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Pavement tribute to Islington’s Victoria Cross heroes

Soldiers were awarded Britain’s highest war medal for their service during the First World War

23 March, 2018 — By Mahmoud Shukri

A memorial stone for Lance Corporal John Sayer is laid at Islington Memorial Green

TWO Islington-born soldiers who were both awarded the Victoria Cross, Britain’s highest war medal, for their service during the First World War were remembered by the Town Hall this week.

Memorial stones were laid to honour Lance Corporal John William Sayer and Lieutenant Colonel Frank Crowther Roberts at Islington Memorial Green on Wednesday, 100 years after their heroic actions.

Lance Corporal Sayer, born in Wellington Road, now called Lough Road, single-handedly seized and defended an isolated outpost near Le Verguier in Northern France on March 21, 1918. His actions have been cited as having had an immense effect on holding back the German offensive, which stalled as they were held up by the Queen’s Regiment.

The family of Lieutenant Colonel Frank Roberts at Islington Memorial Green

He was wounded in action and died four weeks later aged 39.

Lieutenant Colonel Roberts, who was born in Ham­il­ton Road – now Hamilton Park – in Highbury, led a counter attack which temporarily drove the enemy out of a village on the Western Front in 1918, giving cover to withdrawing British troops. He remained in the Army after the war, attaining the rank of Major General, and retired in December 1939. He died in January 1982.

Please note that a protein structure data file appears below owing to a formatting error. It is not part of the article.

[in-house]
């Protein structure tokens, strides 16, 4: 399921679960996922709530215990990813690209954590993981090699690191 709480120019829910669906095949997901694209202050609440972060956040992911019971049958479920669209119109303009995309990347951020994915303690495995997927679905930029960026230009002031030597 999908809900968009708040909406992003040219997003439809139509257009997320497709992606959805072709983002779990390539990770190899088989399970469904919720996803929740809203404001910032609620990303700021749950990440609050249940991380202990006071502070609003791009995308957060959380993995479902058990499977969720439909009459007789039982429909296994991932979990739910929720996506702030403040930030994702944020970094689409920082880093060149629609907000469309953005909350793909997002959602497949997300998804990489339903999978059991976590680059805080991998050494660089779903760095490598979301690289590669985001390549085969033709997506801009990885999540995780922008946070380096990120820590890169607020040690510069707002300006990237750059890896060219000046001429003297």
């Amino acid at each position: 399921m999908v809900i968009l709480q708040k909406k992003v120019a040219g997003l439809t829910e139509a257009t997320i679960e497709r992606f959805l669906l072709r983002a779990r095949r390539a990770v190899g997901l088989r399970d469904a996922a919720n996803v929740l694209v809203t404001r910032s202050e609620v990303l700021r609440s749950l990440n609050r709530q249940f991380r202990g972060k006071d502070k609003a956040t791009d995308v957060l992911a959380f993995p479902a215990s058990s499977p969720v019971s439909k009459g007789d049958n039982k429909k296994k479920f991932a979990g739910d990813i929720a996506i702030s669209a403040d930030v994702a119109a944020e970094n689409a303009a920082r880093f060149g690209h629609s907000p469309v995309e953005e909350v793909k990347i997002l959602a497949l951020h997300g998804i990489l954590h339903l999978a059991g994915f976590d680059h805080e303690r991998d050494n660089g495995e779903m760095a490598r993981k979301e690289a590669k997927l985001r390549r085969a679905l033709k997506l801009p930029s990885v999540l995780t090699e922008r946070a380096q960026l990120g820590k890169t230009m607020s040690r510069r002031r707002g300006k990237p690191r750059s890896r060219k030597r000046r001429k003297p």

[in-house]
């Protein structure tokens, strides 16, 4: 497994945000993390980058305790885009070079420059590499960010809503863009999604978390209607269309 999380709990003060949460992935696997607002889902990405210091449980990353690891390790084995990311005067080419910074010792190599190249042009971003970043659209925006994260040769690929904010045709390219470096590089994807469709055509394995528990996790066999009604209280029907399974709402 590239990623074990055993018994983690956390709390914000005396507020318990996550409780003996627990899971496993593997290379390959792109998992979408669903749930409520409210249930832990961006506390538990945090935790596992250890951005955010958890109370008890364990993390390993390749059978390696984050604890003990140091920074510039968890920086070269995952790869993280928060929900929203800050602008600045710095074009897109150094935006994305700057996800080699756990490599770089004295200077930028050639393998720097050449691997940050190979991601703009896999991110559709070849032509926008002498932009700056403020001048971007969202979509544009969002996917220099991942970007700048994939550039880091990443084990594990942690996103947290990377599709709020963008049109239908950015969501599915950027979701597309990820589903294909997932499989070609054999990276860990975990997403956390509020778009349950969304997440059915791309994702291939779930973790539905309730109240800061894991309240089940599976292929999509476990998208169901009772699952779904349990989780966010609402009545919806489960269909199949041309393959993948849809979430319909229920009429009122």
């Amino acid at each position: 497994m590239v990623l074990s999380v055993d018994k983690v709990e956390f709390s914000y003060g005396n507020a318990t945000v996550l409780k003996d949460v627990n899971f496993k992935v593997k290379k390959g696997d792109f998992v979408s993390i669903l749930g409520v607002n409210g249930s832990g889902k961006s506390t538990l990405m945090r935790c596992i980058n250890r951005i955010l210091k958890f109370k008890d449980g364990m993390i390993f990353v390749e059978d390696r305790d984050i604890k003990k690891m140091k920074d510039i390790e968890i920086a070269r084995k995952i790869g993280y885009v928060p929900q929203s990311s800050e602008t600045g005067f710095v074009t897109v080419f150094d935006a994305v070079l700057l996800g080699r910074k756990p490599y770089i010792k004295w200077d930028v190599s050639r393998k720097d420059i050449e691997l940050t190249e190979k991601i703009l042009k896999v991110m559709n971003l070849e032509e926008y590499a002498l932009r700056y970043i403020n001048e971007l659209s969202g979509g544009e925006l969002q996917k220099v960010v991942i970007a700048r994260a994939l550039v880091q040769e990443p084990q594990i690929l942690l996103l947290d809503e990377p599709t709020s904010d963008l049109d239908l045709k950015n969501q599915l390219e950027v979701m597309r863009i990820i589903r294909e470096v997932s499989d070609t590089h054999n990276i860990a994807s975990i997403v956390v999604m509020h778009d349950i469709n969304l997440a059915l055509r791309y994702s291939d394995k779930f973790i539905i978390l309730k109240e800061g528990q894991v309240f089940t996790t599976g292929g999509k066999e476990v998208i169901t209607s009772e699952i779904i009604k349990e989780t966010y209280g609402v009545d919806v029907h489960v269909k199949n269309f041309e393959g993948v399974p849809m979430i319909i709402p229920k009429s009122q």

The ceremony was attended by over 50 family members from around the country along with the Mayor of Isling­ton, serving members of the armed forces, veterans and local councillors.

Colin Sayer, grandson of Lance Corporal Sayer, said the family were “very proud” to see the plaque be laid.

Lance Corporal John Sayer (photo: Islington Local History Centre) and, right, Lieutenant Colonel Frank Roberts (photo: Islington Local History Centre)

Councillor Gary Poole, Islington Council’s armed forces champion, said: “Both men showed great courage under fire and risked their own lives. Today we also remember the brave servicemen and women who serve their country today, and who still put their personal safe­ty and lives on the line.”

Dennis Sharrocks, chairman of Islington Veterans’ Association, said it was “only right for the borough to remember them and commemorate what they did for their country”.

The ceremony marked the final two of five memorial stones laid in Islington as part of the national Victoria Cross Paving Stones project, supported by the Department for Communities and Local Government. Across the UK, paving stones have been laid in honour of each of the 627 men who were awarded Victoria Crosses between 1914 and 1918. Each stone is laid in the town where the recipient was born.


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